Also, another huge advantage of a tagging system is that a) users are largely already familiar with tagging (according to a recent PEW Internet study), b) tagging is a microtransaction that requires little effort on the users part (as opposed to, say, adding to a Wikipedia article, or even filling in the structured data for an object).

    The bottom-up, high level approach is only as complex for users as the system makes it. I think that at this stage, collective intelligence is still smarter (even if slower) than artificial intelligence. We just need a way to harness it usefully and effectively.

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  • http://keyingredient.com David Goodman

    We’ve come at the structured data problem by offering users value in return for their effort. We’ve targeted recipe as our social object .. don’t leave me now, recipes aren’t just for mom!

    The idea is structuring the recipe and offering a suite a value-added services in return. Example: once the recipe is entered into Key Ingredient, you can blog it with a widget. The widget allows readers to save the recipe to their own collection, email it, print it, etc. But they can also assemble a collection of recipes and buy a print-on-demand cookbook.

    The nice part of the structure is that we can parse out metadata (like ingredients, servings) to offer more services like nutritional estimates and recipe scaling on-the-fly. So I agree with Mike that further meaning can be implied from the basic structure of data in “unstructured” form.

    Will users be bothered to structure their data? They will structure if the quid pro quo is there. Look at the success of photo scanning services. That is a huge investment, but literally millions of images have crossed that barrier into digital form. People have paid for it, and that says a lot today. Once digital, Shutterfly and the like offer the services that fulfill the promises that made the transition worthwhile.

    Our challenge is to add value beyond the obvious, low-hanging fruit and make the transition into structured data worth the hassle.

  • http://500hats.typepad.com/ Dave McClure

    really excellent post jeremy.

    i wrote about some related ideas a few months for O’Reilly Release 2.0 report on prediction markets, re: mining / structuring user-generated content for creating prediction markets in vertical communities.

    lots of interesting potential around creating structure from user data, particularly where the domain of conversation can be used to filter / define specific datatypes & ratings / tags / reviews.

    – dave mc

  • http://www.sexywidget.com lawrence

    I think I’d break out the structuring of UGC as follows:

    The Users apply structure – add tags, annotate, drop content into the appropriate buckets, etc. This involves a heck of a lot of education (anybody else ever try to teach their users to SEO their content?), tapping into selfish interest (Delicious, Squidoo), and balancing the need for structure with the need to keep obstacles for participation low. Scales well, but tough to maintain consistency / quality.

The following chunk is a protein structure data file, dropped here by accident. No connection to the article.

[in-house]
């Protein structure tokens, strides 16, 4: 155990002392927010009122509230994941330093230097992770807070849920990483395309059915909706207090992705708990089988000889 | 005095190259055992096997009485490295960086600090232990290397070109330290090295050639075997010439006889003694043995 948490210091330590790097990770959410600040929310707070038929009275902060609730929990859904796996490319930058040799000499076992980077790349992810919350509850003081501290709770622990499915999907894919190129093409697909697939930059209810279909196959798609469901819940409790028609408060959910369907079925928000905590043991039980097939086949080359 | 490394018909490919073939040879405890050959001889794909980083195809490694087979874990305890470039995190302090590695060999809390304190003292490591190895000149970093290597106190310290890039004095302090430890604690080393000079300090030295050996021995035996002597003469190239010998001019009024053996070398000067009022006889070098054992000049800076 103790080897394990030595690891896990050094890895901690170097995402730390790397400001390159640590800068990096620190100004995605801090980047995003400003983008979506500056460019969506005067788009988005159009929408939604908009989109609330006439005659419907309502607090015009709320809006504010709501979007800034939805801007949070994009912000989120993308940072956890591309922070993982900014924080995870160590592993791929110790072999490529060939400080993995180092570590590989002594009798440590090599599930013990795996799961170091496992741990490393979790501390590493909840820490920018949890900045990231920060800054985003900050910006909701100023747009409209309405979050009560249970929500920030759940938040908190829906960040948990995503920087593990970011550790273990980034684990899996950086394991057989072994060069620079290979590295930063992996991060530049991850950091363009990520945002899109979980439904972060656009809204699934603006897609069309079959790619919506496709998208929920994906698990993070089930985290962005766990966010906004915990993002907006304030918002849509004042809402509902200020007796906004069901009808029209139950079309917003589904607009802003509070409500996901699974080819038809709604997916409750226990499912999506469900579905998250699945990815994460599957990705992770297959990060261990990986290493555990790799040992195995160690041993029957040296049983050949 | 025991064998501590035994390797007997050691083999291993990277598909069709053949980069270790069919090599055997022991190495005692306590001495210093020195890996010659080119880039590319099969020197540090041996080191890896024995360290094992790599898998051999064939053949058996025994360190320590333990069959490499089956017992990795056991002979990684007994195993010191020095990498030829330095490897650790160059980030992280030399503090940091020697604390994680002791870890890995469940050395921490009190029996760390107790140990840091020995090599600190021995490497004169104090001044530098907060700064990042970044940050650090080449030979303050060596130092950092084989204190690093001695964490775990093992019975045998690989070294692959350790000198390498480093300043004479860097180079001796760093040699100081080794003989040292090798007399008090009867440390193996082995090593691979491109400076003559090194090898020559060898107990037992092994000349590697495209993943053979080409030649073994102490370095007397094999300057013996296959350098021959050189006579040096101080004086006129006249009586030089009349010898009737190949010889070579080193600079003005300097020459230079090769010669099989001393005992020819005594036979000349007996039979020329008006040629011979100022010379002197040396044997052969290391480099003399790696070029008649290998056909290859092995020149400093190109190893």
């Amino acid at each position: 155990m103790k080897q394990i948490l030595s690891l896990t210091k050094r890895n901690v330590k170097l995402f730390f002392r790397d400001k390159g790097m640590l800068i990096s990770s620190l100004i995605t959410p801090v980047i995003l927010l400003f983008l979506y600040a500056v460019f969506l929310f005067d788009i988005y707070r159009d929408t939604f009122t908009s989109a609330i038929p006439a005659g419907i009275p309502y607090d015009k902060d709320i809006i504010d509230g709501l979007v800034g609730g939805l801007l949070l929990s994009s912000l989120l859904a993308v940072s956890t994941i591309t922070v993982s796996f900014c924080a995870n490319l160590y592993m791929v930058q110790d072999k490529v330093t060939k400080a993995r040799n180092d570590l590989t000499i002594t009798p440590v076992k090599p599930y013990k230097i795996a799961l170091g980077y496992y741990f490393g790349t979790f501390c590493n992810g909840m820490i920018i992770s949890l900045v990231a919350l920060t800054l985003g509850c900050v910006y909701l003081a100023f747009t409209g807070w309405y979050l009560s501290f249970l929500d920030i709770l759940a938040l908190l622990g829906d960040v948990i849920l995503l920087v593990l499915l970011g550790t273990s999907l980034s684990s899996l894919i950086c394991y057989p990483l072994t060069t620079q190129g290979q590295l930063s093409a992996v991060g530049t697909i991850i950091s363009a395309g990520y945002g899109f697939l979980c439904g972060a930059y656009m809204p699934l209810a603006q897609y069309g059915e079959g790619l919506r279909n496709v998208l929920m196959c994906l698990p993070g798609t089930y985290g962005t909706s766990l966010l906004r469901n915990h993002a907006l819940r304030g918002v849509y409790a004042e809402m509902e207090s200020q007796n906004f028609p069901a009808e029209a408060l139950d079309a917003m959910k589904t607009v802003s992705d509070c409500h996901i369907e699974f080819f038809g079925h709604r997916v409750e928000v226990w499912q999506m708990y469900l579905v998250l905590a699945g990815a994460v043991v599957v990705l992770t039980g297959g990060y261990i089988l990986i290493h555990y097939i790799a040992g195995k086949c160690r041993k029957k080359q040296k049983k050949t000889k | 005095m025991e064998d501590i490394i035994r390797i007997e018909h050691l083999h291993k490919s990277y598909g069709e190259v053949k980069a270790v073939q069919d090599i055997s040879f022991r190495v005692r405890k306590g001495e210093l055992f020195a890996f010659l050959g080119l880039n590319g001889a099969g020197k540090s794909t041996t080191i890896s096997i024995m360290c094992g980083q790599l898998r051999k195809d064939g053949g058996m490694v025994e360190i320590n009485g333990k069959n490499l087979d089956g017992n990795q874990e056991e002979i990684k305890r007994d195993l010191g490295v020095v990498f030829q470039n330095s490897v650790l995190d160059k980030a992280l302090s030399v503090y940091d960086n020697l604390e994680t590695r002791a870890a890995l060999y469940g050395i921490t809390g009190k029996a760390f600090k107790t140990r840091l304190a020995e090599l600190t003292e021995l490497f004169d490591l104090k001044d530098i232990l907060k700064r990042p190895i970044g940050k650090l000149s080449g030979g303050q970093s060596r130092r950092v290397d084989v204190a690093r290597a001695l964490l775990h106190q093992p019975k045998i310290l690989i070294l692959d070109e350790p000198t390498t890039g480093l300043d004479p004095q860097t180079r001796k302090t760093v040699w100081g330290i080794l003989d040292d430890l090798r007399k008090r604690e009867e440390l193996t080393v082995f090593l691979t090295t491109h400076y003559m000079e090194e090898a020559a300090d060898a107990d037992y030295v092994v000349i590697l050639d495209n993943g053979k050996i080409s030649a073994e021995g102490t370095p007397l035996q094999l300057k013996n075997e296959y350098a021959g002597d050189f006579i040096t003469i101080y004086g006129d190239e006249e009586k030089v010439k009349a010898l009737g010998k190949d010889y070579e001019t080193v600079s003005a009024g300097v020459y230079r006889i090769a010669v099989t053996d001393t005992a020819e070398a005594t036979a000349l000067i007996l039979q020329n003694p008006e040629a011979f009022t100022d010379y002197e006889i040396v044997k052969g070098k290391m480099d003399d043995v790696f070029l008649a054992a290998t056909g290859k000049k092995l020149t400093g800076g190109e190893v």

The Site Administrators provide structure – aka, brute force, put those interns to work, aka the Mahalo, Yahoo! Directory, model. Preferably managed by complementing what’s done by the users. Doesn’t scale, but quality / consistency control is more enforceable.

    The “System” provides the structure automatically based on implicit clues in the content, where the content is coming from, who’s linking to the content, etc. (what Mike says, and what Google is already doing in terms of structuring web site content into a search index).

    Of these, to me, only the third method is next generation stuff.

  • http://www-webhosting.cz Jan Horna

    How about microformats (http://microformats.org/wiki/hreview)? Does not this solve the problem of meta data structure?

  • http://kickstand.typepad.com Jordan Mitchell

    Yesterday you spoke of three sources for structure: UGC, inferred from knowledge of domain, and inferred from user behavior. I actually kinda think of it more simply: explicit and implicit.

    So much of the structure today is explicit, whereas I think the bigger opportunities lie in implicit — that way, no one has to do all kinds of “work” and we don’t suffer the effects of participation inequality (where <1% of the population is driving). Maybe we’re already “voting” with our attention and “structuring” with our personal attributes (location, interests, behaviors, etc.) — layered on top of existing content attributes, of course.

  • fewquid

    A few thoughts…

    a) IDC reckon that data is growing at a compound annual rate of 56%. Most of that growth is in unstructured data.

    b) In a corporate environment 85% or more of the data is unstructured. I don’t have numbers for the consumer world, but I’d guess it is even more skewed to unstructured data.

    So my first point: In general, isn’t it clearly a losing battle to make the fastest growing majority of data try and behave like a shrinking minority??

    Second point: the idea of a central repository of “meaning” is absurd, even at it’s most general. “Meaning” is highly personal. On almost any given topic, what has “meaning” for me will have no meaning for you (and vice versa). Meaning is fundamentally about personal relevance. The reason today’s search engines can be frustrating is because they have no concept of personal relevance (and because they mostly don’t consider meta-data).

    Third point: the traditional concepts of structure really only work when data is relatively sparse. When it becomes superabundant, rigid “classical” ideas of structure break down. The concept of structure needs to evolve into something new, user driven and fundamentally transient.

    Last point: There’s a ton of evolutionary potential in tagging that folks are barely scratching the surface of…

    As you can hopefully tell, I think about this stuff a great deal (it’s my day job)…

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  • http://alexiskold.wordpress.com/ alexiskold

    Hi Jeremy,

    This is well researched and thought through post! Here is my take on each of these: